The Unfortunate Fall of Chicago's Peace Museum

Three decades later, its treasured items sit in storage
By Luke Kelly-Clyne,  Newser Staff
Posted Mar 5, 2011 1:47 PM CST
The Unfortunate Fall of Chicago's Peace Museum
Backdropped by a picture of late John Lennon with his wife Yoko Ono, an auction house worker poses for the photographers holding a 1958 Hofner Senator guitar that used to belong to Lennon.   (AP Photo/Lefteris Pitarakis)

Some of the most prized symbols of American peace have been languishing in water- and mold-damaged storerooms, disregarded items that are about to be doled out to other institutions in the Peace Museum's sad, final chapter. Last month, the Illinois attorney general was awarded control of numerous relics once contained inside the walls of the Chicago museum, which closed in 2007, the Tribune reports. The AG's office intends to redistribute the neglected items, which include photographs of Martin Luther King and one of John Lennon's guitars.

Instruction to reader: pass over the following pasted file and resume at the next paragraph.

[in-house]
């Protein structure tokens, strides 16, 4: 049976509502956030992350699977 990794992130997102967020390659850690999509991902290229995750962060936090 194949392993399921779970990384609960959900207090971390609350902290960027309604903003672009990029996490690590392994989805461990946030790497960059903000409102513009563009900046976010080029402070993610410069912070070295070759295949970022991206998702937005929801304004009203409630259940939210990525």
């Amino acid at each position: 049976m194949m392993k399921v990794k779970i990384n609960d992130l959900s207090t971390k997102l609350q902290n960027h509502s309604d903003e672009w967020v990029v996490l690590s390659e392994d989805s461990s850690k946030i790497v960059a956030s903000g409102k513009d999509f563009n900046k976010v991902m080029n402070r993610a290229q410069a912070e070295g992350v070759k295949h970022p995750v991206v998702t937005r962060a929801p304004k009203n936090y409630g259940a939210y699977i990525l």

Opened in 1981, the Peace Museum eventually succumbed to the problems of many niche attractions: scarce funding and dwindling social interest. Though attendance improved in 2001, after the 9/11 attacks, increased foot traffic did not translate into cash. Without a permanent location or full-time, paid staff, peace turned out to be a hard sell. Now, all that's left behind are the once famous contents of a defunct organization. "It's sad," one former Peace Museum board member says, "because I feel that peace is as important of a concept today, if not more so today, than it was back then." (Read more Chicago stories.)

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